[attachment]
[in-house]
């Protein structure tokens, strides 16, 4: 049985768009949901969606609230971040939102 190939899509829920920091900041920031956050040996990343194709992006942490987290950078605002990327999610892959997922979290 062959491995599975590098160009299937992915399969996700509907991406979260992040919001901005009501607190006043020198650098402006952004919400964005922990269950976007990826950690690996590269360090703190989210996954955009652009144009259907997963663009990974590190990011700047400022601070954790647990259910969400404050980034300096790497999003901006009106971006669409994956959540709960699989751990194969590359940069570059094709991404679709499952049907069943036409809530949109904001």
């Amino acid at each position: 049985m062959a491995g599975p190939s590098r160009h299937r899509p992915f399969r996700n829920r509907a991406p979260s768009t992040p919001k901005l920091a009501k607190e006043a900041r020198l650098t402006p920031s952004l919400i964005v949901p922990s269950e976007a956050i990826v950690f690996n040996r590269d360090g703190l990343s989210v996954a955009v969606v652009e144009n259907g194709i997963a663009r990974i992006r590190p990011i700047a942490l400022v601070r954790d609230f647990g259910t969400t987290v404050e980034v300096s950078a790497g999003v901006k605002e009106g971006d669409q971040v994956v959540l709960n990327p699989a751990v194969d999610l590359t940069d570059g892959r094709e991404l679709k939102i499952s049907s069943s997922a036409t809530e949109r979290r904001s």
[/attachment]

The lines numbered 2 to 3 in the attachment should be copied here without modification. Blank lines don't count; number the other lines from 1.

């Protein structure tokens, strides 16, 4: 049985768009949901969606609230971040939102 190939899509829920920091900041920031956050040996990343194709992006942490987290950078605002990327999610892959997922979290 062959491995599975590098160009299937992915399969996700509907991406979260992040919001901005009501607190006043020198650098402006952004919400964005922990269950976007990826950690690996590269360090703190989210996954955009652009144009259907997963663009990974590190990011700047400022601070954790647990259910969400404050980034300096790497999003901006009106971006669409994956959540709960699989751990194969590359940069570059094709991404679709499952049907069943036409809530949109904001």
């Amino acid at each position: 049985m062959a491995g599975p190939s590098r160009h299937r899509p992915f399969r996700n829920r509907a991406p979260s768009t992040p919001k901005l920091a009501k607190e006043a900041r020198l650098t402006p920031s952004l919400i964005v949901p922990s269950e976007a956050i990826v950690f690996n040996r590269d360090g703190l990343s989210v996954a955009v969606v652009e144009n259907g194709i997963a663009r990974i992006r590190p990011i700047a942490l400022v601070r954790d609230f647990g259910t969400t987290v404050e980034v300096s950078a790497g999003v901006k605002e009106g971006d669409q971040v994956v959540l709960n990327p699989a751990v194969d999610l590359t940069d570059g892959r094709e991404l679709k939102i499952s049907s069943s997922a036409t809530e949109r979290r904001s």